Total Score 5-495
TOEIC Totals (Listening and Reading)
Total Items 200 items
Total Time 2.5 hours (includes time for filling out forms)
Total Score 10-990
TOEIC scores are obtained by adding up the total number of correct responses for Listening Comprehension and for Reading. The totals for these two sections are multiplied to arrive at a scaled score of 5 to 495 for each section, with a total score from 10 to 990. These scaled scores allow scores from different TOEIC tests to be compared accurately. (The Practice Test at the back of this book includes a sample score conversion chart, so you can get some idea of how you will score on the actual exam.)
Something to remember when you are looking at your TOEIC score is that there is no failing or passing score for this test. The TOEIC was developed to assess the English proficiency of people who will need to use English in a professional capacity. It does not measure 'achievement,' which is why there is no passing or failing score. But many companies who use the TOEIC to set their own standards might require employees to have a certain minimum score on the TOEIC because the corresponding level of English is what is needed for that job. This doesn't mean that a person passes or fails the TOEIC; it just means they met or did not meet the specific standards set by a specific organization. Individual organizations will set their own standard scores to meet their own needs, but a very general idea of how TOEIC scores translate into English proficiency can be seen in the chart on the following page.
Important: Since the test calculates only the number of correct responses, and since you don't lose points for incorrect responses, you should fill in every item rather than leave any blank. This book will teach you how to narrow down the possible options for each answer so that you come closest to picking the correct one, but even if you do not know the answer, guess! After all, you may, with luck, score a point; if you leave an answer blank, however, you receive no credit.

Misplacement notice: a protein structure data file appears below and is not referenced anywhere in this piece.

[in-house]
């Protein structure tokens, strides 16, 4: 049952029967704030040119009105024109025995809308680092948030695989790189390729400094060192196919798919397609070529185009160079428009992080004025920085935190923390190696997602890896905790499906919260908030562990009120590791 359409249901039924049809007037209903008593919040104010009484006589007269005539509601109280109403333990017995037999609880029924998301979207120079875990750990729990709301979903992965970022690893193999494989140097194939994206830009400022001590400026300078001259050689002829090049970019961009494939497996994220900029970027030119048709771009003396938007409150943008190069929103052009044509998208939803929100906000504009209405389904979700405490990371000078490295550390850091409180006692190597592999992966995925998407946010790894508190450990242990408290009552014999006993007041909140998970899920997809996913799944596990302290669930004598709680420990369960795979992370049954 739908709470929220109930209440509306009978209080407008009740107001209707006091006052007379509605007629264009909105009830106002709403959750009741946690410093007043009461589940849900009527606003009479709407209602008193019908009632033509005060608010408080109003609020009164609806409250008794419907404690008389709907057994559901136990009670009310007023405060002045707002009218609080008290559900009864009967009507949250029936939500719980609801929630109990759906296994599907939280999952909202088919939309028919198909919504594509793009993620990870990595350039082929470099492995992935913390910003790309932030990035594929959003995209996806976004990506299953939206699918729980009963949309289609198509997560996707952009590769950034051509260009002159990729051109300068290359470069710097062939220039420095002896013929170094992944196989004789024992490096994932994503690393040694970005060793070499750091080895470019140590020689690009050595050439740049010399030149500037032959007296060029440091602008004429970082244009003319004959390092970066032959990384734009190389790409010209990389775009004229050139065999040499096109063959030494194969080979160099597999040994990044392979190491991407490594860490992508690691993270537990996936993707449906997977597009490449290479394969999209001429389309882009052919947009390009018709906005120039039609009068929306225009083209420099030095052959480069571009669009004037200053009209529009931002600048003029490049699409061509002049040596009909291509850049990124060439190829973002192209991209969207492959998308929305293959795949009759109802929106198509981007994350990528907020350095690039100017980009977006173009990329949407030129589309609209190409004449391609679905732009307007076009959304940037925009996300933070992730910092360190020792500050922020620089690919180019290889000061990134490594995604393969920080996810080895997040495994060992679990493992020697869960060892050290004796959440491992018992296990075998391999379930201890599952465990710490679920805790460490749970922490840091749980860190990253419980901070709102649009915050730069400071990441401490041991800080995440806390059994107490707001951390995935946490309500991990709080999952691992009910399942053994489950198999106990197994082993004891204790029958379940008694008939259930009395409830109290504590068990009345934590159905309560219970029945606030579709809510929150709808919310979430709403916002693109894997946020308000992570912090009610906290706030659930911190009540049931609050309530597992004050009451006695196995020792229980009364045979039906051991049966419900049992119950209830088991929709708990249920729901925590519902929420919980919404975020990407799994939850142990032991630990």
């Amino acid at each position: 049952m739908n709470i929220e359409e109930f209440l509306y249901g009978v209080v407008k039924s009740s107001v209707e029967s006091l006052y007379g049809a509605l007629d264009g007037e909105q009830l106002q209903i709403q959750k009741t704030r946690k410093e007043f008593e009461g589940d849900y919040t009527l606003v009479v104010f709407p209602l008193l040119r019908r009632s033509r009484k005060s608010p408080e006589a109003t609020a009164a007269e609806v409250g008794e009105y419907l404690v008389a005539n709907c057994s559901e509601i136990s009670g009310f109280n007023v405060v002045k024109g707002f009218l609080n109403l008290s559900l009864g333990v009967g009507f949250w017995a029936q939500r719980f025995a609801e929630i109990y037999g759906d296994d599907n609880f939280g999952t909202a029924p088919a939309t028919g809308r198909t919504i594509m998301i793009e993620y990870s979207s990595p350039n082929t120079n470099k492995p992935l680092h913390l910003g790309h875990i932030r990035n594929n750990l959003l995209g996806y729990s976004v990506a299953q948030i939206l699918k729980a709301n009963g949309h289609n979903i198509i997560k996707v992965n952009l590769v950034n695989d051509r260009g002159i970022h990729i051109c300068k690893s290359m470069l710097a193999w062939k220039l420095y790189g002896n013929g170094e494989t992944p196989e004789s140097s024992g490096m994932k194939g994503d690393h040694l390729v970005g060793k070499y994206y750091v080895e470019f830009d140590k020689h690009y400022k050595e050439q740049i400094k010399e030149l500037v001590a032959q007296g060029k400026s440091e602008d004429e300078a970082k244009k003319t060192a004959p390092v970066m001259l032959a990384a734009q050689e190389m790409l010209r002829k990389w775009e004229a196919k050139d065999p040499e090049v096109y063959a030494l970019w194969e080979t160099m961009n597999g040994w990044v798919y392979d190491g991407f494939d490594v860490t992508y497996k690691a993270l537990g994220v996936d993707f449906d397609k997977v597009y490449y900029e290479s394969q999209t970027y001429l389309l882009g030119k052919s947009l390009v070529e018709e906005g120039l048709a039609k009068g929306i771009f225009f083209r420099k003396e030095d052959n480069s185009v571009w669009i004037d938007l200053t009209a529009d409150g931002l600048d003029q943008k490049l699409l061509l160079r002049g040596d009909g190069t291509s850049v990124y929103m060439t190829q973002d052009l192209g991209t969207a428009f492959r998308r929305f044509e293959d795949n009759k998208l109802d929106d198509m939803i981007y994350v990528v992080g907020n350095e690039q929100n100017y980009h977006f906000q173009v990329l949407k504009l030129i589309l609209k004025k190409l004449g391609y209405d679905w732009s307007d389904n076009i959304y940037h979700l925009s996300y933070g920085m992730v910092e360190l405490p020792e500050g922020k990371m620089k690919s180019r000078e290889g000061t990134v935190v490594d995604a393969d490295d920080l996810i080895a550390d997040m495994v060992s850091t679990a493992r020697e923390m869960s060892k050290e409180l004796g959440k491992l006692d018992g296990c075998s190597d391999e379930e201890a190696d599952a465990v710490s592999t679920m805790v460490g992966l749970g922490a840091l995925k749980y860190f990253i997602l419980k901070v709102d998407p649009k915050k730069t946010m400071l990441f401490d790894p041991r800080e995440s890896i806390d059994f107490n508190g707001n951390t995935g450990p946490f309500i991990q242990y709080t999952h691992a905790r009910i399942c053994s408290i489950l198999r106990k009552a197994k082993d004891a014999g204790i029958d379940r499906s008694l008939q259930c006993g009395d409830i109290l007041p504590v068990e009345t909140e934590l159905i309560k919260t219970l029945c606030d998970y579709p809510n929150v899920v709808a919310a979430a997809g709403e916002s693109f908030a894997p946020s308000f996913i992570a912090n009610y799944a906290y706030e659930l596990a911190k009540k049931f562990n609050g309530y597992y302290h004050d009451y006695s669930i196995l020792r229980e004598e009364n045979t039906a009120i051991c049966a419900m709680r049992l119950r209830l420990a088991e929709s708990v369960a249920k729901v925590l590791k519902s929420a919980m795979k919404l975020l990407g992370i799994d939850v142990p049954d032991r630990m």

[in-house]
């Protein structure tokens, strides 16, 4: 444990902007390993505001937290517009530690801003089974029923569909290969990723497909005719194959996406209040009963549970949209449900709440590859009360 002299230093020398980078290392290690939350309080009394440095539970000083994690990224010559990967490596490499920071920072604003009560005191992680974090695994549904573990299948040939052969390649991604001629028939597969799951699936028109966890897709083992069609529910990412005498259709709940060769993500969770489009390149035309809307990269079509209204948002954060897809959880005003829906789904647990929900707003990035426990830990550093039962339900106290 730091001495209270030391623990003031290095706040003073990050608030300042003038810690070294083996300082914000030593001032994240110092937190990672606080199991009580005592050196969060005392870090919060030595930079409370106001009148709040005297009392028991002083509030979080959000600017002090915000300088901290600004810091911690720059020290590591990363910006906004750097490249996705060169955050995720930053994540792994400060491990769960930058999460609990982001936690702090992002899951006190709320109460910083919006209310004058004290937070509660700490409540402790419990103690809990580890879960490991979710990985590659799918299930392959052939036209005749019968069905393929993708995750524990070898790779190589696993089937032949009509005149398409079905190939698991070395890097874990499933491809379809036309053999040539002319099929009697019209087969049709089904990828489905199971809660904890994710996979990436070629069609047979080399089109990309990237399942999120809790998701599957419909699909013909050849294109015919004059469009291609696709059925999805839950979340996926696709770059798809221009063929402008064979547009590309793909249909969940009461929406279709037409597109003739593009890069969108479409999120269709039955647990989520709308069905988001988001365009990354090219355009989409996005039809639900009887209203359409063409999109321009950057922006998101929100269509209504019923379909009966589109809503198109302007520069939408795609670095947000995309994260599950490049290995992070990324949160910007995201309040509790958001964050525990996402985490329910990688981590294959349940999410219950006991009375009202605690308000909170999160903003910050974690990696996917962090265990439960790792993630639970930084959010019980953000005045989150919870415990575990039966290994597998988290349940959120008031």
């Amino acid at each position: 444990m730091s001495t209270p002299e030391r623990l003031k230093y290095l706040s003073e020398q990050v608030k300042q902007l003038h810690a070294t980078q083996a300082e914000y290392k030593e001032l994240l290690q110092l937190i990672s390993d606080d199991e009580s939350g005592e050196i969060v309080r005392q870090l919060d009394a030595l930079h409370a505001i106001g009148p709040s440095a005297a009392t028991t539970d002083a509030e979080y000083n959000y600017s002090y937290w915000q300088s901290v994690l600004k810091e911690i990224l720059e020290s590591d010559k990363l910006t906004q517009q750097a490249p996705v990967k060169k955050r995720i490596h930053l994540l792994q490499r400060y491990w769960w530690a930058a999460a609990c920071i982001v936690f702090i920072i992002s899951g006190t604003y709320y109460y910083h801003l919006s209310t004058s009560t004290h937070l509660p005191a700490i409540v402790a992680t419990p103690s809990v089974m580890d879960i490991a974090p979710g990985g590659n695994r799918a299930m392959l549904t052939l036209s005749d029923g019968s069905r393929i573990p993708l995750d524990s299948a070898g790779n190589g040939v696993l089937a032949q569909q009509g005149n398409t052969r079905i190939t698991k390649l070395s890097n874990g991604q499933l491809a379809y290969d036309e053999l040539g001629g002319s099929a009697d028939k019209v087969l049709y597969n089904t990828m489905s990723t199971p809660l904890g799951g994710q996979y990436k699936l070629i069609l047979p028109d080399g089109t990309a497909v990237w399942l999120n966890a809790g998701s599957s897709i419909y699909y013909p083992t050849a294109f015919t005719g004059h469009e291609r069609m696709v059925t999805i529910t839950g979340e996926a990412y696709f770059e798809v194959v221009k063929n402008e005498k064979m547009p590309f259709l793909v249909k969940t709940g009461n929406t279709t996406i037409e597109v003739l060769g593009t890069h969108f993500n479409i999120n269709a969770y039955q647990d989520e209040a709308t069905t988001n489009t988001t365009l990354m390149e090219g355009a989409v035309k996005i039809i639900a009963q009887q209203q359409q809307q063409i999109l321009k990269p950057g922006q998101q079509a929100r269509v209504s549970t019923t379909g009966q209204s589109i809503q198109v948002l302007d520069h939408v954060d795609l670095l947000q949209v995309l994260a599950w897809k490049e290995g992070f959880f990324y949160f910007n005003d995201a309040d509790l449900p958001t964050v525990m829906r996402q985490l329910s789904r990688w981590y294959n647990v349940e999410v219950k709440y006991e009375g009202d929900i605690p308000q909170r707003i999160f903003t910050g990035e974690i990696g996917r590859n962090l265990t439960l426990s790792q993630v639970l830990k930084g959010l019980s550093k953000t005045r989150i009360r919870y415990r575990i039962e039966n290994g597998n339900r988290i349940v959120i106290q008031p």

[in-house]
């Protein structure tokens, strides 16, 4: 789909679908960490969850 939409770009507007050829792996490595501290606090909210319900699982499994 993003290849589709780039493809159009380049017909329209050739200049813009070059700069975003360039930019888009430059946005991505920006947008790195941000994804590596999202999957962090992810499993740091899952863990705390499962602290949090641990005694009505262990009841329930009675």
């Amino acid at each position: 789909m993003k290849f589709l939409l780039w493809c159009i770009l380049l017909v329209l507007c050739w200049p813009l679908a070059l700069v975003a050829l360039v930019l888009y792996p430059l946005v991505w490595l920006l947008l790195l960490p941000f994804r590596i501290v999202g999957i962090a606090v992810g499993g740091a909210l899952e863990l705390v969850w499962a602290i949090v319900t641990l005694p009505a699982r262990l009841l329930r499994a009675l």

Answer Every Question
On the TOEIC, you don't lose points for incorrect responses, so you should try to answer every question.
If you don't know the answer, guess!
The TOEIC Service recommends that a TOEIC score be considered valid for up to two years. However, an individual who took TOEIC less than two years previously, and who has greatly boosted his or her language skills during that period, may find that his or her previous TOEIC score has become outdated.
Your TOEIC score is confidential. Information about your performance is available only to you and to the administering institution. Institutions may disclose individual candidate information to staff only on a need-to-know basis and are not to post scores on bulletin boards or other public places without the permission of the test takers.
The chart on the next page will give you an idea of how TOEIC scores measure English proficiency.
TOEIC Score of: 200 Proficiency Level: Elementary Proficiency